Charges Dropped in Florida Convicted Felon Self Defense Case

Published by the Author on August 18, 2010 at 12:01 am > Gun Related News > Charges Dropped in Florida Convicted Felon Self Defense Case

A convicted felon from Florida was facing up to 15 years in prison, after he used his girlfriend’s gun to stop a violent home invader.  However, the state prosecutor recently decided not to proceed with the charges.  The details of that case, and my thoughts on the matter in general, can be seen below:

The facts of the case

According to news reports, 25 year old Lamar Coaston returned to his Melbourne, FL home – as a burglary was in progress. Coaston, who was attacked by the burglar, grabbed his girlfriend’s gun and fired in self defense, striking the intruder and saving himself, according to reports. Unfortunately for Coaston, he is a convicted felon, and was alleged to have violated the Florida law that bans convicted felons from possessing firearms.  Luckily for Coaston, the State’s Attorney’s office decided not to purse charges, after concluding that “even convicted felons have the right to use deadly force in their home when confronted with a threat to their lives.”

My thoughts

As I’ve previously stated, I don’t think that an absolute ban on gun possession by convicted felons is reasonable.  I reach this conclusion for a variety of reasons:

Firstly, there are many felonies that don’t seem, in any way, to suggest that the person is more likely to be violent or misuse a gun.  For example, passing a stopped school bus is a felony in some states, as is online gambling.  I can’t say I have any objection to a law that bans murderers from owning guns; however, banning everyone who is ever convicted of a felony from owning guns is simply overly broad and unreasonable..

ALSO READ:  Woodland, WA Man Holds Burglars at Gunpoint and Makes them Call the Police on Themselves

Secondly, along the same lines as my first point, there are simply more felonies today than ever before.  At common law, there were relatively few felonies – murder, rape, arson, burglary, kidnapping, theft, etc.  With the rise of the modern criminal codes, the number of felony offenses has expanded exponentially, as politicians get “tough on crime.”

Thirdly, blanket bans on gun ownership by convicted felons result in grave injustice.  This case is just one example of the countless cases where a person is made to decide whether they will use a gun in self defense and risk jail, or forgo the gun and risk losing their life.  That is simply unjust.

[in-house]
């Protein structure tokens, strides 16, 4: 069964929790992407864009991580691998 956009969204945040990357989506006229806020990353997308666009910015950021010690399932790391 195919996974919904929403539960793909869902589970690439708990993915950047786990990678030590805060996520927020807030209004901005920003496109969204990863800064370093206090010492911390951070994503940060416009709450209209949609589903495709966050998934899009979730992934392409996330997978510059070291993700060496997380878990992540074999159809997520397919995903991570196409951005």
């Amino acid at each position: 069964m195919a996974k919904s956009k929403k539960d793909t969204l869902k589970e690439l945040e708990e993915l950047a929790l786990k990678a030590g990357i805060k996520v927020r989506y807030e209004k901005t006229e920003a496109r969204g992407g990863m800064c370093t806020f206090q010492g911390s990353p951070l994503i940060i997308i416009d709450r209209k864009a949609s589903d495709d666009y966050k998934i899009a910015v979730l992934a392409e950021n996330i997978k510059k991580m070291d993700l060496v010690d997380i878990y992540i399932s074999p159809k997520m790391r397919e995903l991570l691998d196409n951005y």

Fourthly, the ban on gun ownership by convicted felons appears to be quite ineffective at preventing felons from committing crimes.  Examples from this website, as well as the examples that appear in the news each day, make clear the fact that felons who want a gun are not deterred by a law that tells them to remain unarmed.  This shouldn’t come as a surprise, since a person who is willing to risk being sent to prison for murder/rape/robbery won’t fear a gun possession charge.

I applaud the prosecutor’s decisions not to pursue charges in this case.

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  • Rozyredtoes

    I think the prosecuting attorney needs a medal for doing the right thing. Their are not to many like him around.

  • Jennifer

    Others have had charges dropped or change for different reasons.

  • a mother in crisis

    If we had more prosecutor iike this one law abiding citizens should not be living in constanted fear of when they will become a victim. There are too many prosecutor with holding evidence from the juror in the name of the law. Lawyer are supposed to view all evidence. Not just feel the victim is always the deceased.

  • eugene

    Hi my name is Eugene and Im from florida!!!The other night I went out to a night club with some friends and family ,before I could even take a drink and enjoy myself two guys jump me I think it was mistaken idenity or something because I've never seen these guys before in my life.As me and the two guys wrestled on the floor one of them said he was goin to kill me he's goin to get his fire(code name for gun)out the car.As he ran outside me and his friend were still wrestling on the floor I managed to get up my on feet and ran out out to the outside the club where I seen the second guy approaching with a gun.I didnt have a phone but I knew my cousin left his phone in the car.As I lifted the middle console I seen a firearm that my cousin owned and I grabbed it.When my cousin and friend seen the guy with the gun they got in the car I was about to get in too when they approached the car with the firearm,i shot my cousins firearm in the air and asked them to get back and we drove away.I was arrested that night because Im a felon but I thought I was protecting myself, my family and friends is that a crime?

    • "I Like Guns"

      I own guns, carry guns, shoot guns, clean guns, and talk about guns. "I Like Guns" and there is one thing I do not partake in, I do not go drinking at night clubs. Night clubs can be nothing but trouble. For a heavly armed person, I have much better things to do than get drunk and stupid with a gun in my possession, self-defense or not. Whom ever shoots first will have to answer to the Law.

      • Chris D Parmele


  • adam smith

    Most people are stupid, claim the Second Amendment is inalienable, but then say “except this person, and that person, and that girl over there…”. I can’t see any argument banning anyone who’s done their time, but if there has to be an argument made it should be for violent people, not non-violent people trying to defend themselves or their family. Martha Stewart is a lot less likely to get a gun and start knocking over convenience stores than someone who beats up women for fun. Just my opinion, but he can most likely get a gun legally, while she can’t. Feel safer?